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2 ex-Shell employees jailed over S$200m marine fuel heist at Pulau Bukom refinery

SINGAPORE — Two former employees from Shell Eastern Petroleum were sentenced to jail terms on Monday (July 5) over the largest heist of marine gas oil in Singapore to date, amounting to hundreds and millions of dollars.

2 ex-Shell employees jailed over S$200m marine fuel heist at Pulau Bukom refinery

Shell's refinery at Pulau Bukom.

  • Muhammad Ashraf Hamzah was given 9.5 years’ jail, while Sadagopan Premnath was jailed six years and eight months
  • The cases of several other Shell employees, including the alleged masterminds, are pending
  • More than 300,000 tons of gas oil worth at least S$200 million were siphoned
  • The police began investigating when a Shell representative filed a report in August 2017

 

SINGAPORE — Two former employees from Shell Eastern Petroleum were sentenced to jail terms on Monday (July 5) over the largest heist of marine gas oil in Singapore to date, amounting to hundreds and millions of dollars.

The misappropriation of gas oil by two syndicates of Shell employees at its biggest regional refinery, on Pulau Bukom, led to the prosecution of about a dozen employees and foreign ship captains.

More than 300,000 tons of gas oil worth at least S$200 million were siphoned. Gas oil is a type of fuel used on ships and other vessels.

Prosecutors said the offences struck “at the core of a strategic industry” and that the “sheer scale of the offending in this case is without precedent”.

Muhammad Ashraf Hamzah, a 39-year-old Singaporean also known as Acap, was sentenced to nine-and-a-half years’ jail on Monday.

The ex-process technician pleaded guilty to nine criminal breach of trust charges, as well as one charge of using nearly S$200,000 of his criminal proceeds to buy a Volvo V40 car.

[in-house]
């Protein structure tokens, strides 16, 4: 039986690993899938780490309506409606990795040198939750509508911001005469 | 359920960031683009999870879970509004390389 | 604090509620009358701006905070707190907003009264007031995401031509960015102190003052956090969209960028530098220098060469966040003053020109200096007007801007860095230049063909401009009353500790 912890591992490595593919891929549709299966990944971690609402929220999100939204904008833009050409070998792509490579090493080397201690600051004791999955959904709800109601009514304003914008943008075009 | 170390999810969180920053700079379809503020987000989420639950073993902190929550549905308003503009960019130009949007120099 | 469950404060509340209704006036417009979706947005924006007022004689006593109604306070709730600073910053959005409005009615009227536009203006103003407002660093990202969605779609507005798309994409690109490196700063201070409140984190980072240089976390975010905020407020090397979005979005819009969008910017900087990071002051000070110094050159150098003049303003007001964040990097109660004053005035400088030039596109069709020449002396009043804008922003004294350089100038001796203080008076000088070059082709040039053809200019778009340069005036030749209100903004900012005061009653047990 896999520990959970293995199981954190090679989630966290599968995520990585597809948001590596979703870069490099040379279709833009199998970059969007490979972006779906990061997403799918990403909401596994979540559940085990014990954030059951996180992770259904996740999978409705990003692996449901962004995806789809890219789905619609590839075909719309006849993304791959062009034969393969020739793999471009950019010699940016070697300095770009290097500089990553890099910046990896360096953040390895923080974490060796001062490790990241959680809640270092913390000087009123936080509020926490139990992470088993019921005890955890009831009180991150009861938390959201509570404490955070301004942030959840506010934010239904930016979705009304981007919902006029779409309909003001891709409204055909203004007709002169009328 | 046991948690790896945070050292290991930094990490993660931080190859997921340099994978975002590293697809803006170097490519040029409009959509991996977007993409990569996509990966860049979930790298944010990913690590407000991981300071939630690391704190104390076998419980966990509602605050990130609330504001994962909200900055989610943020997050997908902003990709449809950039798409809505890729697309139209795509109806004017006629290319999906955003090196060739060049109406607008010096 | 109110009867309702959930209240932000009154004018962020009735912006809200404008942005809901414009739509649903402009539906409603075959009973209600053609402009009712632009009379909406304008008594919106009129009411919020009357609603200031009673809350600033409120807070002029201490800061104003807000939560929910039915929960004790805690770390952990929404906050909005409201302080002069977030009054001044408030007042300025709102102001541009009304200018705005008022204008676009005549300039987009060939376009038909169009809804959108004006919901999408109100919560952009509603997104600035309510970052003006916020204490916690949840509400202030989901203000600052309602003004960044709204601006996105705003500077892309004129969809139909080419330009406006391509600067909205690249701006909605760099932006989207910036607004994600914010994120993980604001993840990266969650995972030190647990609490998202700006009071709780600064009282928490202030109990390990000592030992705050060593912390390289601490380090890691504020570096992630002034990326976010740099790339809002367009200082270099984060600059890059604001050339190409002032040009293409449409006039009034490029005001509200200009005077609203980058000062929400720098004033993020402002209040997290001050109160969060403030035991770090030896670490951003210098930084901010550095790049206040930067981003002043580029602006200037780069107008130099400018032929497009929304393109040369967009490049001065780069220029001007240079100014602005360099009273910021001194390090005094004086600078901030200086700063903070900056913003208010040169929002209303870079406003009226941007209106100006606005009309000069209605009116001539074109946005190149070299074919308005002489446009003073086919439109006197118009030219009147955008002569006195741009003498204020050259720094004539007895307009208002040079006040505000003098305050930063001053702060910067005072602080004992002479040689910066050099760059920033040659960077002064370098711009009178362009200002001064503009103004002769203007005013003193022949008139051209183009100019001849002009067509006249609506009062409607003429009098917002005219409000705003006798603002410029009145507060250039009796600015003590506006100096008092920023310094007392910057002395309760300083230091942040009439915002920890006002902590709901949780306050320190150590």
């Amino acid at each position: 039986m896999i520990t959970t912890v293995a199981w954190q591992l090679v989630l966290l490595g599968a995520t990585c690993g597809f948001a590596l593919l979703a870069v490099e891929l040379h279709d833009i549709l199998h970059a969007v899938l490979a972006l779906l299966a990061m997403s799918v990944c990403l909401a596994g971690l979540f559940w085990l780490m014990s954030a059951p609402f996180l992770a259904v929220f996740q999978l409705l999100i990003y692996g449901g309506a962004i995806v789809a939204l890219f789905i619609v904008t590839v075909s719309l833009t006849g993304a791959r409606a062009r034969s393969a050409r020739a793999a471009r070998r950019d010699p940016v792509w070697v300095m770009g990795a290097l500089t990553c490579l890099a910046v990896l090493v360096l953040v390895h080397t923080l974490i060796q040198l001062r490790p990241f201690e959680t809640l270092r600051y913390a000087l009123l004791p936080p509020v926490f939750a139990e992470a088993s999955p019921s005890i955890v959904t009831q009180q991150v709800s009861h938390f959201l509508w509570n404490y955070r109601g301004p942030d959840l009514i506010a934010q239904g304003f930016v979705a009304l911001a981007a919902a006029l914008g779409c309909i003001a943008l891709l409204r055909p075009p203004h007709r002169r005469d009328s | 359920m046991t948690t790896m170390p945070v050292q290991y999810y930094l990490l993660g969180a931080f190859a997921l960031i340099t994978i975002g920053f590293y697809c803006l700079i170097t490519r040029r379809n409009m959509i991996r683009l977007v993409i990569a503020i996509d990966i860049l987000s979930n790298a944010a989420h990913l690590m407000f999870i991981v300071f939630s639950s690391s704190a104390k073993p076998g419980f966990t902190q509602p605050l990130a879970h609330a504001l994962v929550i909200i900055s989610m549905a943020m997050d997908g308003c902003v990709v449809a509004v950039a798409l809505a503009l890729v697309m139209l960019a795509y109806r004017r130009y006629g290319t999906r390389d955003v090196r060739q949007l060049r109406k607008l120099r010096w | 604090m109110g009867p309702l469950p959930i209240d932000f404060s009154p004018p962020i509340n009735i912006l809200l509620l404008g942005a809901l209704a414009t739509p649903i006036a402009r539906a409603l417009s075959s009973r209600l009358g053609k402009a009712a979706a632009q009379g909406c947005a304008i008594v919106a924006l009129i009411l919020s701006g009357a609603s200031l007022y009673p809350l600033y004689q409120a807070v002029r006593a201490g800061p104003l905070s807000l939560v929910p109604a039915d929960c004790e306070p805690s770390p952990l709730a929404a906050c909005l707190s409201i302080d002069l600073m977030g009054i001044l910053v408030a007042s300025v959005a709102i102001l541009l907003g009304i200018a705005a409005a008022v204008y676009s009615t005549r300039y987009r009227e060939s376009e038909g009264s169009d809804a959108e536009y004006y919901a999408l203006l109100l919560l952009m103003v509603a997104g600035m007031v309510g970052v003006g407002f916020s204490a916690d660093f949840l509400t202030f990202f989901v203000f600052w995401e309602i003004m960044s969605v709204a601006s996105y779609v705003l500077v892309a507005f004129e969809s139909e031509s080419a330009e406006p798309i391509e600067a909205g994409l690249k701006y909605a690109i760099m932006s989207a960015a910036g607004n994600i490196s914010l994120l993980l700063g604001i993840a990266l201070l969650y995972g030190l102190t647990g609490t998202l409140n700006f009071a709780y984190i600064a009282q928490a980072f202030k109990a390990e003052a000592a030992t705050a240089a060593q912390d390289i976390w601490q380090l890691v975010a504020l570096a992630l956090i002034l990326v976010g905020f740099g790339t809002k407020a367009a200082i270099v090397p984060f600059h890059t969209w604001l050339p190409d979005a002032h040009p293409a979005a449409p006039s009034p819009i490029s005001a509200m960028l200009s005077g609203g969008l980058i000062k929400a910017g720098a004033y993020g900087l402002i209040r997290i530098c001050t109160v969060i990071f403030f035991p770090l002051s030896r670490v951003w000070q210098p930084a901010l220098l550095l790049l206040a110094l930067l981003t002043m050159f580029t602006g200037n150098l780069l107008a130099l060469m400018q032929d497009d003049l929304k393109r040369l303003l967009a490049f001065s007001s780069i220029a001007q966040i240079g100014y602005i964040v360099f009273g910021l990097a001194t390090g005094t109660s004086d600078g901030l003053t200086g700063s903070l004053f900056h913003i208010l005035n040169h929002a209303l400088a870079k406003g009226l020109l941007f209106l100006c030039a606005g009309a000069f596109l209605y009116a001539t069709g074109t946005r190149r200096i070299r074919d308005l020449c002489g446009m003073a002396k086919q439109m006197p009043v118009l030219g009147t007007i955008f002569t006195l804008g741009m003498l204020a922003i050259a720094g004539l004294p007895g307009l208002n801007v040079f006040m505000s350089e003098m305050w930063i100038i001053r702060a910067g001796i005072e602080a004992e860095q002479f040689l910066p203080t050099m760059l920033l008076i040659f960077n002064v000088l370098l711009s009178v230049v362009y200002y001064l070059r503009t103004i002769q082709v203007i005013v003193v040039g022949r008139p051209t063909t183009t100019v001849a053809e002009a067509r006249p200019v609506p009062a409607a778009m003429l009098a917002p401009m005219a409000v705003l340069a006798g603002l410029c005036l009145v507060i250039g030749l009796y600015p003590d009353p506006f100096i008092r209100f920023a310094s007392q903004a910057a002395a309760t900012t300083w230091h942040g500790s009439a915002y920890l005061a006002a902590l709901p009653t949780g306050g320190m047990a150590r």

He participated in the scheme from around 2010 to 2016, aiding in the misappropriation of USS$24 million (about S$33.5 million) of gas oil from 2014 to 2016. He earned at least S$700,000 for himself.

Sadagopan Premnath, an Indian national who worked as a fieldman or panel operator at Shell, was jailed for six years and eight months.

He had earlier pleaded guilty to four counts of criminal breach of trust, with another five charges taken into consideration for sentencing.

Sadagopan Premnath, one of two men jailed over the heist on July 5, 2021. TODAY file photo

Sadagopan was involved in the scheme between 2017 and 2018, aiding in the misappropriation of US$36 million (about S$49.1 million) worth of gas oil. He received about US$150,000 from the criminal proceeds.

Both men, who were the first Shell employees to be dealt with by the courts, have not made restitution to their former employer.

They had followed instructions to open and close valves so that ships could receive the stolen gas oil without being detected.

Prosecutors said that two other Shell employees allegedly started the scheme in 2007 — Juandi Pungot, a shore loading officer from Sadagopan’s team, and Abdul Latif Ibrahim. They then recruited others over the following years.

The police began investigating when a Shell representative filed a report in August 2017, saying that the firm had suffered a loss of fuel worth about S$2.98 million in April that year.